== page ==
Subsection (c). This subsection is derived from Commonwealth v. Martin, 447 Mass. 274, 279, 850 N.E.2d 555, 560 (2006). See also Commonwealth v. Amaral, 81 Mass. App. Ct. 143, 148–149, 960 N.E.2d 902, 906–908 (2012). Good cause may be based on (1) the nature of the crime and concerns for public safety, (2) the need for efficient investigation in the aftermath of a crime, and (3) the usefulness of prompt confirmation of the accuracy of information. Commonwealth v. Martinez, 67 Mass. App. Ct. 788, 792, 857 N.E.2d 1096, 1100 (2006). The availability of an alternative identification procedure does not necessarily make an identification unduly suggestive. Id. at 793, 857 N.E.2d at 1100–1101. A delay in time between the crime and the showup is one factor in determining whether the identification is inherently or unnecessarily suggestive, but such a delay does not make it per se inadmissible. Commonwealth v. Levasseur, 32 Mass. App. Ct. 629, 636, 592 N.E.2d 1350, 1355 (1990). The defendant may argue to the jury that as an alternative to a one-on-one showup, it would have been fairer to ask the witness to pick the defendant out of a group of similar individuals. Commonwealth v. Gonzalez, 28 Mass. App. Ct. 906, 908, 545 N.E.2d 1189, 1191 (1989).
Subsection (d). This subsection is derived from Commonwealth v. Johnson, 420 Mass. 458, 463, 650 N.E.2d 1257, 1260 (1995). The prosecution may introduce only an identification that is not the product of the suggestive identification. Such an identification must have an independent source, as demonstrated by clear and convincing evidence. Id. An in-court identification will be suppressed where either the physical presence of the witness in court or the witness’s basis of knowledge for the identification was procured in violation of the Fourth Amendment. Commonwealth v. Greenwood, 78 Mass. App. Ct. 611, 621, 941 N.E.2d 667, 678 (2011). An in-court identification will be suppressed even in the absence of constitutional concerns or police action if admitting the identification would violate common-law principles of fairness. Commonwealth v. Jones, 423 Mass. 99, 108–109, 666 N.E.2d 994, 999–1000 (1996).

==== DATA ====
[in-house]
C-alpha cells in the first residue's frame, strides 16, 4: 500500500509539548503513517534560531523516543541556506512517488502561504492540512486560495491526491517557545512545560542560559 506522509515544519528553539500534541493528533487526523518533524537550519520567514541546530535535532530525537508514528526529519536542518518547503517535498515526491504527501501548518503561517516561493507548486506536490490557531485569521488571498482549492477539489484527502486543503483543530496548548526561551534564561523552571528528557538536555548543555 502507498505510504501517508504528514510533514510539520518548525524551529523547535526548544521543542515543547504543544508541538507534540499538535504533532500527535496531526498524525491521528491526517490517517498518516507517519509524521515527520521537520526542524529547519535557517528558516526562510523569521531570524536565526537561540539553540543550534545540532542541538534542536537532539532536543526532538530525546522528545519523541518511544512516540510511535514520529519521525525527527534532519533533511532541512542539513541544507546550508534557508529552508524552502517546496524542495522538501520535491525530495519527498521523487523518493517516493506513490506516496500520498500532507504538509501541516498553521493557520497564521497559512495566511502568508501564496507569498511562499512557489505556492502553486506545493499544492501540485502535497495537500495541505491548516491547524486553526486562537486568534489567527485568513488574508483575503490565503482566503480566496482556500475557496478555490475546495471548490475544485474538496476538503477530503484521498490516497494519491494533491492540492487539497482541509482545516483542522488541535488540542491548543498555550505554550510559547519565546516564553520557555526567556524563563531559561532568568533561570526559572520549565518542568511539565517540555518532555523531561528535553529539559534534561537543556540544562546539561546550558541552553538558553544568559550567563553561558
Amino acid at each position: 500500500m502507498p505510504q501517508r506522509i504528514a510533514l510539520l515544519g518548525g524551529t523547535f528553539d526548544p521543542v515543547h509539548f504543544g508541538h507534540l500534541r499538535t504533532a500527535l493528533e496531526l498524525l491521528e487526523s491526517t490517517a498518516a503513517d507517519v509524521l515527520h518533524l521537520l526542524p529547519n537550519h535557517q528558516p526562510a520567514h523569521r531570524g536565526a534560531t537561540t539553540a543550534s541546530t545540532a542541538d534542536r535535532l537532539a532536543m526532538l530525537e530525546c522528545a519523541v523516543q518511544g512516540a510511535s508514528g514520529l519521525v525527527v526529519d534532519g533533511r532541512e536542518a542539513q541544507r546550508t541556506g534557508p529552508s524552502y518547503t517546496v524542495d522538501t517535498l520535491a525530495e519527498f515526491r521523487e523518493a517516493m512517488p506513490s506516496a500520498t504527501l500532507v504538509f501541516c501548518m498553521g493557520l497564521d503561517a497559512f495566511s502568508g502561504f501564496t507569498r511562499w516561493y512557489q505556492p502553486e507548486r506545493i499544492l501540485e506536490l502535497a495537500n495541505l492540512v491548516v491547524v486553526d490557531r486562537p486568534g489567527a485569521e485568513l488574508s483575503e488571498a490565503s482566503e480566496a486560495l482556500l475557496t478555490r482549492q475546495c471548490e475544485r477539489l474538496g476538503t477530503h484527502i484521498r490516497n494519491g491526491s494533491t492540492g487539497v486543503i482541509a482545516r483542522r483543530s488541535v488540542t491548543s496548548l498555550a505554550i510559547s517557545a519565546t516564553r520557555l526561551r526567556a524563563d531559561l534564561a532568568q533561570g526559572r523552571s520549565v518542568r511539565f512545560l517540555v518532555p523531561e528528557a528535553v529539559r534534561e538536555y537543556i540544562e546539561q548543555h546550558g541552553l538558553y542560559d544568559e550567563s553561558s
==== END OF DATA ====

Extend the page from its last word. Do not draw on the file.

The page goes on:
Subsection (e). This subsection is derived from Commonwealth v. Cong Duc Le, 444 Mass. 431, 441–442, 828 N.E.2d 501, 509–510 (2005). Identification testimony must be accompanied by an accusation relevant to the issue before the court or some form of exclusionary statement.
“[A]n eyewitness’s out-of-court statement identifying a defendant as the person shooting at the eyewitness’s friend is part of the context of the identification, but a statement regarding the number of shots fired, the color of the firearm, and the defendant’s behavior after the shooting goes beyond the context of the identification of the shooter” (citation omitted).
Commonwealth v. Walker, 460 Mass. 590, 608, 953 N.E.2d 195, 211 (2011). The third-party testimony of the declarant is admissible for probative purposes even if that third party was not a percipient observer of the entire identification process, including observing the declarant in the act of identifying the particular person. Commonwealth v. Raedy, 68 Mass. App. Ct. 440, 448–449 (2007). The testimony of the third-party witness who observed the out-of-court identification is governed by Section 801(d)(1)(C), Definitions: Statements Which Are Not Hearsay: Prior Statement by Witness.
Subsection (f). This subsection is derived from Commonwealth v. Bly, 448 Mass. 473, 495, 862 N.E.2d 341, 360 (2007). The judge must conclude the subject of the expert opinion is one on which the jurors need assistance, and that they will not be confused or misled by the testimony. The tests and circumstances on which the opinion rests must provide a basis for determining it is reliable. The testimony must be sufficiently tied to the facts of the case so that it will aid the jury. Commonwealth v. Santoli, 424 Mass. 837, 844, 680 N.E.2d 1116, 1120 (1997).